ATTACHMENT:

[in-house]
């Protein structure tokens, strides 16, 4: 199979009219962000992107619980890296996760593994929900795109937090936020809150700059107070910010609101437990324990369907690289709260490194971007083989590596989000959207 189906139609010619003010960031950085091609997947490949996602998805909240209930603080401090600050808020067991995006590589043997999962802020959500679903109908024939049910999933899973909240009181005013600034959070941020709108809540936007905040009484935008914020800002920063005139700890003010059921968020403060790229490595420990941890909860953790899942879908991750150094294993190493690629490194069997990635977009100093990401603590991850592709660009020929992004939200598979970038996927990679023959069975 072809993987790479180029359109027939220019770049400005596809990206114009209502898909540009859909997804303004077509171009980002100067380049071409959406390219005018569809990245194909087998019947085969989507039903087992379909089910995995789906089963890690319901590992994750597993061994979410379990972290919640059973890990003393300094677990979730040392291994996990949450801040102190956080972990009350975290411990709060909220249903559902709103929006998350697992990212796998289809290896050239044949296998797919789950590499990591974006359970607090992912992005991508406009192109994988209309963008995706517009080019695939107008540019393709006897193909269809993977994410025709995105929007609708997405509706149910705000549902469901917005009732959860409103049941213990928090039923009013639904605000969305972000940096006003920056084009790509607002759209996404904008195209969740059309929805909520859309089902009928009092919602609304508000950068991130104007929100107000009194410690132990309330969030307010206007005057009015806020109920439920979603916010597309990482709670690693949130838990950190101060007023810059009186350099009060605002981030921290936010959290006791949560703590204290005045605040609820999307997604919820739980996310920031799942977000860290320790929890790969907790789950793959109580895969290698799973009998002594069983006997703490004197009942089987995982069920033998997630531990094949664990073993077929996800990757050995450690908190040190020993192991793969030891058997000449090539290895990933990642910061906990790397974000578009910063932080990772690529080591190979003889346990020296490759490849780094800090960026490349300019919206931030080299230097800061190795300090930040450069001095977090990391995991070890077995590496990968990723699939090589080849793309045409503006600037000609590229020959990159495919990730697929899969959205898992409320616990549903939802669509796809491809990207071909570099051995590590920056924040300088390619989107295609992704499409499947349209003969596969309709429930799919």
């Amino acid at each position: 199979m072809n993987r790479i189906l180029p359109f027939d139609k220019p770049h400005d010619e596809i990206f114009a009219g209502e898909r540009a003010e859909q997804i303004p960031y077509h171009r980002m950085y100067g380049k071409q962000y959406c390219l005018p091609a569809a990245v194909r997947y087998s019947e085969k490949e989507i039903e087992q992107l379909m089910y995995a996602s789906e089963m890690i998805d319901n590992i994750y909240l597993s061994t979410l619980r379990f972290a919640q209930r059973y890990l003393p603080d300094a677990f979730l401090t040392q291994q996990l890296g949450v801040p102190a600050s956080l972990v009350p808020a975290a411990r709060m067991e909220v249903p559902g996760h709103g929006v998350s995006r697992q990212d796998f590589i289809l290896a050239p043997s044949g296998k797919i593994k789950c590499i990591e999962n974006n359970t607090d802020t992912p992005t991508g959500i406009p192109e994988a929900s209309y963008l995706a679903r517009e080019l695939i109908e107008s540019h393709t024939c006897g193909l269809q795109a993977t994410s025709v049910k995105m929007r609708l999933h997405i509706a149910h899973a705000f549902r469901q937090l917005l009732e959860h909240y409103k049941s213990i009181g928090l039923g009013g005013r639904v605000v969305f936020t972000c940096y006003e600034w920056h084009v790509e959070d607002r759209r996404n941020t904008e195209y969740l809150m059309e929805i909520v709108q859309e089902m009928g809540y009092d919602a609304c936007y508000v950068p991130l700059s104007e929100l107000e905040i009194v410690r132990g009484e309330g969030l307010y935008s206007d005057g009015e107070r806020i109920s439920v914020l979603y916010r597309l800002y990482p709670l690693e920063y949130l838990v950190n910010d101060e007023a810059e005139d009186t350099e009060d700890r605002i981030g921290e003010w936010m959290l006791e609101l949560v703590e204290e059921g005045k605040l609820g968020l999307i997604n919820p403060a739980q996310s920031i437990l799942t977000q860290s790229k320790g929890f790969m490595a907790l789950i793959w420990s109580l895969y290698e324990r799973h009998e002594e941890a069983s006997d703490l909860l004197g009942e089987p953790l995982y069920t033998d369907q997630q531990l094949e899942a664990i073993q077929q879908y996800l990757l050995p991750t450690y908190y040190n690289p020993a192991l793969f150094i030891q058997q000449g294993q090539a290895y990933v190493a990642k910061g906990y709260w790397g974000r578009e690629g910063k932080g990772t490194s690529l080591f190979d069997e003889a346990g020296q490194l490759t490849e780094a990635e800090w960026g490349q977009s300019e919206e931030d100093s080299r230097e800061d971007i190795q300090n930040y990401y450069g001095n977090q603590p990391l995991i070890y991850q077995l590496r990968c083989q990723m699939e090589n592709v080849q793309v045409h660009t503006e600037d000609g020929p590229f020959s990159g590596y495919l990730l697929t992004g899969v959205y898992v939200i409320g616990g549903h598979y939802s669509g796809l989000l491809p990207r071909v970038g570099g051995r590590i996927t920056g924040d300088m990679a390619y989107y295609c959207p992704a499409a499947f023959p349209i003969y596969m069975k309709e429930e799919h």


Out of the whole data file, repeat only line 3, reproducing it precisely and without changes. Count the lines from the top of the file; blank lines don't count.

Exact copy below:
């Amino acid at each position: 199979m072809n993987r790479i189906l180029p359109f027939d139609k220019p770049h400005d010619e596809i990206f114009a009219g209502e898909r540009a003010e859909q997804i303004p960031y077509h171009r980002m950085y100067g380049k071409q962000y959406c390219l005018p091609a569809a990245v194909r997947y087998s019947e085969k490949e989507i039903e087992q992107l379909m089910y995995a996602s789906e089963m890690i998805d319901n590992i994750y909240l597993s061994t979410l619980r379990f972290a919640q209930r059973y890990l003393p603080d300094a677990f979730l401090t040392q291994q996990l890296g949450v801040p102190a600050s956080l972990v009350p808020a975290a411990r709060m067991e909220v249903p559902g996760h709103g929006v998350s995006r697992q990212d796998f590589i289809l290896a050239p043997s044949g296998k797919i593994k789950c590499i990591e999962n974006n359970t607090d802020t992912p992005t991508g959500i406009p192109e994988a929900s209309y963008l995706a679903r517009e080019l695939i109908e107008s540019h393709t024939c006897g193909l269809q795109a993977t994410s025709v049910k995105m929007r609708l999933h997405i509706a149910h899973a705000f549902r469901q937090l917005l009732e959860h909240y409103k049941s213990i009181g928090l039923g009013g005013r639904v605000v969305f936020t972000c940096y006003e600034w920056h084009v790509e959070d607002r759209r996404n941020t904008e195209y969740l809150m059309e929805i909520v709108q859309e089902m009928g809540y009092d919602a609304c936007y508000v950068p991130l700059s104007e929100l107000e905040i009194v410690r132990g009484e309330g969030l307010y935008s206007d005057g009015e107070r806020i109920s439920v914020l979603y916010r597309l800002y990482p709670l690693e920063y949130l838990v950190n910010d101060e007023a810059e005139d009186t350099e009060d700890r605002i981030g921290e003010w936010m959290l006791e609101l949560v703590e204290e059921g005045k605040l609820g968020l999307i997604n919820p403060a739980q996310s920031i437990l799942t977000q860290s790229k320790g929890f790969m490595a907790l789950i793959w420990s109580l895969y290698e324990r799973h009998e002594e941890a069983s006997d703490l909860l004197g009942e089987p953790l995982y069920t033998d369907q997630q531990l094949e899942a664990i073993q077929q879908y996800l990757l050995p991750t450690y908190y040190n690289p020993a192991l793969f150094i030891q058997q000449g294993q090539a290895y990933v190493a990642k910061g906990y709260w790397g974000r578009e690629g910063k932080g990772t490194s690529l080591f190979d069997e003889a346990g020296q490194l490759t490849e780094a990635e800090w960026g490349q977009s300019e919206e931030d100093s080299r230097e800061d971007i190795q300090n930040y990401y450069g001095n977090q603590p990391l995991i070890y991850q077995l590496r990968c083989q990723m699939e090589n592709v080849q793309v045409h660009t503006e600037d000609g020929p590229f020959s990159g590596y495919l990730l697929t992004g899969v959205y898992v939200i409320g616990g549903h598979y939802s669509g796809l989000l491809p990207r071909v970038g570099g051995r590590i996927t920056g924040d300088m990679a390619y989107y295609c959207p992704a499409a499947f023959p349209i003969y596969m069975k309709e429930e799919h």